Archive for the ‘customer service’ Category


always feels magical when you walk around the room [while teaching this practice] & see everyone bent over their paper, quietly writing. there’s a reason you can help this happen.

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happy to take time to post Glimmers after writing yesterday. continue to feel that’s well worth the time & of service to whoever might find them.

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do not take any of this personally, dear one. all you can do is give them the best product possible.

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she was trying very hard to be helpful. very good, clear example of how annoying that can be!

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“Helping others doesn’t help you.” thinking that means selfishness, but helping others = avoiding us/being our own ‘worthy cause.’

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stop blaming and start enjoying. your being relaxed will help everyone.

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My financial situation continues to be dire, even with help from my family. One day I had a mental image of myself crawling across the desert with my arms outstretched toward an elusive money-laden mirage.

So you can imagine that putting a budget together for this month wasn’t something I was anticipating with joy. Quite the opposite: I knew it was going to be totally depressing. I’d been on the phone for hours the day before and had been able to negotiate some good financial outcomes. But not in all cases, and I’d just found that somehow I was missing $200 in what’s left of my checking account.

I kept putting off doing a budget or spending plan and instead let fear take over. Yesterday I said aloud — the dogs are always a receptive audience — “This is squirrel-cage behavior.” So I did an alternate handwriting session.

Remember how my alternate hand/right brain told me about being ok right this minute (see previous post) and how I thought it was almost predicting the future? Well, it happened again. My dominant hand manically described my money situation: “Since I don’t have enough (well, I know: so far I don’t and no, I still haven’t done a spending plan, but I’m pretty sure I don’t)…”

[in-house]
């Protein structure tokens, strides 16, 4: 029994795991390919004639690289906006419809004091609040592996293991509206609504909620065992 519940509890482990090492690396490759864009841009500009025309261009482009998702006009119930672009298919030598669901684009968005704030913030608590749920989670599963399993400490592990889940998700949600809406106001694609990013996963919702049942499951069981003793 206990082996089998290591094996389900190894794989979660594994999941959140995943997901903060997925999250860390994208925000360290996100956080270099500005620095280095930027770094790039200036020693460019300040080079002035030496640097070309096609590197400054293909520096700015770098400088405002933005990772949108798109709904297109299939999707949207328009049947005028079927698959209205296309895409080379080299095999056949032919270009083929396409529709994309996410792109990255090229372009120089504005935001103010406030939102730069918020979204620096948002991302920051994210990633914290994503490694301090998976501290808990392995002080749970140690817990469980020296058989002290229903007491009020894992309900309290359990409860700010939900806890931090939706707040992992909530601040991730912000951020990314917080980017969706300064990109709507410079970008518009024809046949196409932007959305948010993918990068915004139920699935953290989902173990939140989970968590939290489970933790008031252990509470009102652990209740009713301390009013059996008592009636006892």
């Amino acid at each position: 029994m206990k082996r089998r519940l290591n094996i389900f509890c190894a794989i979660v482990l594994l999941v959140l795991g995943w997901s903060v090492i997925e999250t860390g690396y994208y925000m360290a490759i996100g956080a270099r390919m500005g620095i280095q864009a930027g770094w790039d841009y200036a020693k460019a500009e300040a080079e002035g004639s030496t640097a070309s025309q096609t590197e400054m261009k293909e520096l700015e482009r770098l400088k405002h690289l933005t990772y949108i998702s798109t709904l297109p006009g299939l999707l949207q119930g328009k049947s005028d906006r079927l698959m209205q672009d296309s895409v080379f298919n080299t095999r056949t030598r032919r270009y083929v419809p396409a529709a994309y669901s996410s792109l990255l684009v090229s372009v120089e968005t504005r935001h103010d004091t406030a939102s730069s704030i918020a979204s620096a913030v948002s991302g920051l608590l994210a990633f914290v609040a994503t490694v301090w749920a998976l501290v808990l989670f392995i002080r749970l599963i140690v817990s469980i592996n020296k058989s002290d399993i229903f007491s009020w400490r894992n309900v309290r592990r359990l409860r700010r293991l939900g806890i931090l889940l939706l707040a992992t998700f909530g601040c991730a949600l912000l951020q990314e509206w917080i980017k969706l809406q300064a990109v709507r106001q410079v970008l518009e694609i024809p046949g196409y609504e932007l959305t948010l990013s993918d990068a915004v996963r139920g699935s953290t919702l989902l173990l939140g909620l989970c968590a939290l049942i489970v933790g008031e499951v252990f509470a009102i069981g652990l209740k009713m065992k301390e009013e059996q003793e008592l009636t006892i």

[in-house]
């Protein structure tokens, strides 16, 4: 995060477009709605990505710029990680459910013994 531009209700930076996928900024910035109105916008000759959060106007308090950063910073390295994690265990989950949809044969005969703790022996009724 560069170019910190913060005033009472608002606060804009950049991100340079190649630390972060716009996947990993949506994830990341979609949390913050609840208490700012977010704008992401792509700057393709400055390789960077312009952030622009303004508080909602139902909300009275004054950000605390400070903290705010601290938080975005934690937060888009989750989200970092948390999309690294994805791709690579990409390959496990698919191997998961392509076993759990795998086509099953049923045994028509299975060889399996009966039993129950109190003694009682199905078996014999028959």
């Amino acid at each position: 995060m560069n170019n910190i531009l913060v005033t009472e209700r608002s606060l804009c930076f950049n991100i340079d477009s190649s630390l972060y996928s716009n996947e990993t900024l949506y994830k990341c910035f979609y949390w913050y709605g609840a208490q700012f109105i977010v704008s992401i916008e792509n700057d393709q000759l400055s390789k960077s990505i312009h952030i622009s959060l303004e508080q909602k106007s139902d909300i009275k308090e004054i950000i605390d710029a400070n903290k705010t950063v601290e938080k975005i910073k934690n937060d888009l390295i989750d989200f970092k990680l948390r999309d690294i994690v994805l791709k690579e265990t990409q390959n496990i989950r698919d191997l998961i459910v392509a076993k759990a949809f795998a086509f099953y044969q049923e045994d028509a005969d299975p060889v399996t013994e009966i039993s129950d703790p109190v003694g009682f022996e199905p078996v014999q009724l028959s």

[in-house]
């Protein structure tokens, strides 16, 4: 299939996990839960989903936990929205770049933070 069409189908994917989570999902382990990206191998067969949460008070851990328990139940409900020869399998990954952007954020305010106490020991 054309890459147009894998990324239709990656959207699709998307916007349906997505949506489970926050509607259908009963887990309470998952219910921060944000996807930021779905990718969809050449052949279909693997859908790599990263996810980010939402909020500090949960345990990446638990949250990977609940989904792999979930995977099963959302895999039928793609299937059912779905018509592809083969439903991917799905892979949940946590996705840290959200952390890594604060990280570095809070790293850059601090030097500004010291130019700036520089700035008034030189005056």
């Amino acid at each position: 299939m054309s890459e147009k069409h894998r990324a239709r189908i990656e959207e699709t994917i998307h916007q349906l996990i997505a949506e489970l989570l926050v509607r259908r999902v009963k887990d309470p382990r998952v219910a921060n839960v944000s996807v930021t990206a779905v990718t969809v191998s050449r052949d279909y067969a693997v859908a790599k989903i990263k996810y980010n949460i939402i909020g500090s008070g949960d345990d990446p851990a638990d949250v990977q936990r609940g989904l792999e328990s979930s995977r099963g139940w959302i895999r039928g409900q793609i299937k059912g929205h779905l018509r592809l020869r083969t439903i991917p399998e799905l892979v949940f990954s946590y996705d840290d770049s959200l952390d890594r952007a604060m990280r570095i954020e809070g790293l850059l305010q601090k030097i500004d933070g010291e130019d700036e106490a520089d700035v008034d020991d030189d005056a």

My alternate hand cut to the chase and simply wrote: do spending plan knowing Loving Kindness will help. I waited, thinking it would write more, but that was all I got. So I sighed and pulled out my Spending Plan notebook.

About a half hour later I wrote, “Huh. I keep thinking I’m forgetting something, but going over numbers several times (natch), it looks like I’ll have enough and $200 extra. Even paying that extra bill. Huh.”

It was true. And I’d recalculated that my checking account was short $80, not $200. I still had a cushion. I couldn’t believe it.

AH wrote, never good to come from fear. Then it listed all of the successes I’d had on the phone the day before and congratulated me for each one. It wrote: you earned all of this by being politely tenacious & patient & deserve to feel proud. just remember we’re not in control. doesn’t mean we don’t have to try, do our best. doesn’t mean we can’t celebrate/don’t earn successes. we can & do!

I celebrated by going to the bank and making my house payments. Then I took a nap. Then I fixed myself a healthy meal and toasted myself with a nice glass of wine.

Today I got a call from the wine-tasting company. They insisted that they wanted to make an immediate deposit into my checking account. ($60, not $80, but I’m not quibbling.)


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While I was writing about Sixteen Tons I flashed on the old Hipp’s Bubble Room in San Antonio. Gone but not forgotten, now a parking lot. It was so small I think they got about 8 parking spaces. Talk about paving paradise.

Each booth had a table-top juke box and I played Sixteen Tons every time I sat down. Cattle Call was also popular with the clientele, as was anything by Patsy Cline or Aretha Franklin. Miss Kitty, the waitress with the eyebrows like Spock’s, once told me sternly to put my shoes on. I immediately complied and slipped back into my Dr. Scholls. You didn’t mess with Miss Kitty.

Hipps was named for its bubble lights, the original ones from the ’40s. No one else still had them. They also had a decorated Christmas tree up in a corner year-round and a Lionel train that ran along a track above the bar. Their ice cold mugs of gimme draw beer were worth the trip, but their specialty was a huge garlic steak. Miss Kitty would haul out the platter of the still-steaming meat, then prop open the front door to let in some fresh air.

It was a wonderful, funky little restaurant, a safe place for young women to hang out and not get hit on. No funny business tolerated by you-know-who. There were men in business suits alongside cowboys, hippies and guys who’d obviously left their hard hats in their trucks. Women wore outrageously short skirts and shorts or matronly dresses and pant suits. You could carry on a conversation in a normal tone of voice.

I loved their shy polk eggs, corn tortillas topped with mozzarella and cheddar cheeses melted into the shape of a fried egg. There was a jalapeno hidden under the cheddar. I’ve never seen them anywhere else.

I’ve never seen a place like the Bubble Room anywhere else, either. Completely unpretentious, comfortable with its eccentricities and steadily providing outstanding service. Worthy attributes  for any enterprise, don’t you think?

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